As the West End Street Railway electrified its lines in the late 19th century, Tremont Street was the first north-south arterial in downtown Boston to run electric streetcars. As the lines on Warren Street (December 28, 1889[13]), Blue Hill Avenue (January 18, 1890[14]), and Hampden Street (May 10, 1890[15]) were electrified, they initially used Shawmut Avenue to reach Tremont Street. On September 2, 1890, the line on Washington Street to Forest Hills began electric operation, again using Shawmut Avenue north of Dudley Square.[16] On November 28, 1891, the downtown Washington Street tracks were electrified, with the five Warren Street, Hampden Street, and Blue Hill Avenue routes rerouted to Washington Street. This relieved congestion on the Tremont Street tracks and allowed increases in service.[17]

A later, 1899 map, shows that tracks owned by the West Roxbury and Roslindale Street Railway continued southwest from Forest Hills via Dedham to Norwood. The Norfolk Southern Street Railway left Norfolk on the road to Walpole center, but used Washington Street from Common Street in Walpole to South Walpole. Except for the older section through North Attleborough center, used by the Interstate Consolidated Street Railway, none of the rest had streetcar tracks, due to its avoidance of populated areas. In 1925, yet another map still shows streetcar tracks on Washington Street within Boston, ending downtown at Essex Street. By 1953 they were only in use from Forest Hills to Egleston (by the 40 route, bus substituted December 18, 1955) and from Dudley to Northampton Street (by the 47 route, bustituted September 13, 1953, and the 10 route, bus substituted December 5, 1953).

The Washington Street Elevated, later part of the Orange Line, opened from south of downtown Boston to Dudley on June 10, 1901, and south to Forest Hills November 22, 1909. The Washington Street Tunnel downtown opened November 30, 1908. The Elevated closed on April 30, 1987, with the opening of the Southwest Corridor several days later.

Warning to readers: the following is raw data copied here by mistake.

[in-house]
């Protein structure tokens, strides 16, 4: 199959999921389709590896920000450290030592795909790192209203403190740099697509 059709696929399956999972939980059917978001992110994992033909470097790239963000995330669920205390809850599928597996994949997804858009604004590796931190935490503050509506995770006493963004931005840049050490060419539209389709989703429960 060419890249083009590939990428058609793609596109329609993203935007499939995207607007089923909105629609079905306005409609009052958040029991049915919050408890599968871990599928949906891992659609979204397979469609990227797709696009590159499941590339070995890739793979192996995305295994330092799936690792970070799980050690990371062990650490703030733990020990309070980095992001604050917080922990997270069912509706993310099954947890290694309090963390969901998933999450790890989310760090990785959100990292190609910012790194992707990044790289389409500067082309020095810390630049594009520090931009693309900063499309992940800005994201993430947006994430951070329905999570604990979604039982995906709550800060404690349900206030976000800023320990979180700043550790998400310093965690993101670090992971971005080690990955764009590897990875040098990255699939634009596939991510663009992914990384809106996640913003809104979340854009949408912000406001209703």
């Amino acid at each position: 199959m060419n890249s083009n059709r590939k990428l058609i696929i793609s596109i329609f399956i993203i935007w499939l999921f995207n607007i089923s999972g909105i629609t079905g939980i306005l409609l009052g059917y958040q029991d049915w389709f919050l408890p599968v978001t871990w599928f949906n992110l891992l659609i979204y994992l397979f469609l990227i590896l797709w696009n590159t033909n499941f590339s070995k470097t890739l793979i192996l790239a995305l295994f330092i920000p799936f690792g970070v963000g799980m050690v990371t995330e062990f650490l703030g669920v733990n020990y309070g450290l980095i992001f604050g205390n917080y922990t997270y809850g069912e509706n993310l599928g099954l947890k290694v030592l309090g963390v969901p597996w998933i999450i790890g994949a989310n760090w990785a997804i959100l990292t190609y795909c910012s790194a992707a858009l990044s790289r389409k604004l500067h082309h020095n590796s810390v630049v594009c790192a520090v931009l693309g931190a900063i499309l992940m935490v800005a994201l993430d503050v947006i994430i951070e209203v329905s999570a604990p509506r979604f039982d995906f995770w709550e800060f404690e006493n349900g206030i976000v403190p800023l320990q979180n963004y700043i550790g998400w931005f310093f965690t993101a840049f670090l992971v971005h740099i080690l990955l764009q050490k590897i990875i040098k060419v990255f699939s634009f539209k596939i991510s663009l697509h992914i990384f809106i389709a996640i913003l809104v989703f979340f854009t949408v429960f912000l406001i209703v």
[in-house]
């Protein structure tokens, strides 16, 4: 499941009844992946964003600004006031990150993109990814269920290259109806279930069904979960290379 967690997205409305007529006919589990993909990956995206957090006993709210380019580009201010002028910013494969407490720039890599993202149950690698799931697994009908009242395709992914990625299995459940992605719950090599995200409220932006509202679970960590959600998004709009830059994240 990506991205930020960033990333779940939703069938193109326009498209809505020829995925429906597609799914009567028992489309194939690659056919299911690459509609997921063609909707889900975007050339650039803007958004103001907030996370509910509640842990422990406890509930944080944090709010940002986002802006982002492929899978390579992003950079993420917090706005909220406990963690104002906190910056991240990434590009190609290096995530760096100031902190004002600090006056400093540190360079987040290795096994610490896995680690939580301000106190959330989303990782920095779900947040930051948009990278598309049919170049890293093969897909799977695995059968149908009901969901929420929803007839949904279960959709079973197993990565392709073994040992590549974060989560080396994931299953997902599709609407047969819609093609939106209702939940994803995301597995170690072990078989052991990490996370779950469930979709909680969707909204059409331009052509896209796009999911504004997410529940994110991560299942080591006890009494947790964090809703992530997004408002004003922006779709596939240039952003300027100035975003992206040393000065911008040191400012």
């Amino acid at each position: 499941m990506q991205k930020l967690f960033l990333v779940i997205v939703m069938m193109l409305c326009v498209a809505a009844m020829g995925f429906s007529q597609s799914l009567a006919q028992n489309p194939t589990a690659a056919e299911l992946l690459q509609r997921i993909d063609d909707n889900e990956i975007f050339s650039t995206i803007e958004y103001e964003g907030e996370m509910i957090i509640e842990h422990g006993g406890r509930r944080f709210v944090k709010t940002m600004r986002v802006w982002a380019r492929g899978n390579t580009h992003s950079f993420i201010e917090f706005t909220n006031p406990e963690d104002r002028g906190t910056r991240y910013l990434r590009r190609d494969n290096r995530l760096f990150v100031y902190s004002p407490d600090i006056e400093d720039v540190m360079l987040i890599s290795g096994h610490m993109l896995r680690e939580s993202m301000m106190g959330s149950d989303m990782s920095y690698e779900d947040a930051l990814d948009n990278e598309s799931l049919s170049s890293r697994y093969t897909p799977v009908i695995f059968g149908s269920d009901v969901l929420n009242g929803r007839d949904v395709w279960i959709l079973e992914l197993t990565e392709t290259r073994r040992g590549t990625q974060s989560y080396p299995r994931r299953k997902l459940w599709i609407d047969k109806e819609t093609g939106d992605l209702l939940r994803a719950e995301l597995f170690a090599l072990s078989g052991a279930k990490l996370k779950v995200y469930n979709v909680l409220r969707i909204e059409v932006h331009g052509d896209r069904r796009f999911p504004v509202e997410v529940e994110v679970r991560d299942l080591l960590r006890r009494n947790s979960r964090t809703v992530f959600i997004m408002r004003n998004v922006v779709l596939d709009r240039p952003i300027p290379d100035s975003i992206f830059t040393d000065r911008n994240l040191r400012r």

Other Washington Streets in Boston[edit]

There are two significant and two minor streets in Boston with the same name. Addresses at these streets need to be distinguished by neighborhood names or ZIP codes.

  • In the western part of Boston, Washington Street begins in Brookline Village, and crosses Brookline, Allston, Brighton, Newton, and Wellesley, ending at Wellesley's boundary with Natick, a total of almost 13.5 miles (21.7 km). It is the main east-west street in Brighton (ZIP Codes: 02135 in Brighton, 02458, 02460, 02462, 02465 and 02466 in Newton, 02445–02446 in Brookline, 02481–02482 in Wellesley) See Route 16.
  • In the Dorchester neighborhood, Washington Street extends approximately 2.8 miles (4.5 km) from Blue Hill Avenue near Geneva Avenue to Dorchester Avenue at the southern boundary of the city (ZIP Codes: 02121 and 02124)
  • In Hyde Park neighborhood, Washington Street extends approximately seven blocks in the small portion of Hyde Park on the east side of the Neponset River (ZIP Code: 02136).
  • In Charlestown neighborhood, Washington Street begins at a dead end near the intersection of Austin Street and New Rutherford Avenue and extends three blocks to Harvard Street (ZIP Code: 02129)
  • North Washington extends from the Haymarket neighborhood and proceeds northward where it crosses the Charles River and terminates in Charlestown at the junction with Chelsea Street.

Image gallery[edit]

See also[edit]

Former tenants



  1. ^ Jamaica Plain Historical Society
  2. ^ King, Jason (2017-12-13). "Boston's Made Land". Hidden Hydrology. Retrieved 2022-10-19.
  3. ^ Klein, Christopher (November 8, 2014). "Tracing Washington's steps". The Boston Globe.
  4. ^ Vintage(early 1800s) map of Boston Neck, showing an "Orange Street" running SW to it from peninsular Boston of the 1770s
  5. ^ McIntyre, Henry; Friend & Aub; Wagner & M'Guigan (1852). Map of the city of Boston and immediate neighborhood (Map). 1:5,400. Norman B. Leventhal Map & Education Center.
  6. ^ Boston (Mass.) Board of Street Commissioners (1910). Board of Street Commissioners proceedings (Report). Vol. 40. City of Boston Archives. p. 4.
  7. ^ MassHighway state highway layout plan 1166
  8. ^ MassHighway state highway layout plan 1915 (November 1, 1921)
  9. ^ MassHighway state highway layout plan 2384 (November 3, 1926)
  10. ^ Hanson 1976, p. 220.
  11. ^ Hanson, Robert Brand (1976). Dedham, Massachusetts, 1635-1890. Dedham Historical Society. pp. 220–221.
  12. ^ a b Hanson 1976, p. 221.
  13. ^ "By Trolley to Warren St". Boston Globe. December 25, 1889. p. 1 – via Newspapers.com. Open access icon
  14. ^ "West End Time Table". Boston Globe. January 18, 1890. p. 6 – via Newspapers.com. Open access icon
  15. ^ "New Electric Line". Boston Globe. May 8, 1890. p. 1 – via Newspapers.com. Open access icon
  16. ^ "Egleston Square Line". Boston Globe. August 28, 1890. p. 7 – via Newspapers.com. Open access icon
  17. ^ "Goodby Old Horse Car". Boston Globe. November 28, 1891. p. 3 – via Newspapers.com. Open access icon
  18. ^ James Redpath (1861), A Guide to Hayti, Boston: Haytian Bureau of Emigration, OCLC 2609119, OL 6916611M
  19. ^ "Boston Pulpit". Gleasons Pictorial. 5. Boston, Mass. 1853.


Further reading[edit]

External links[edit]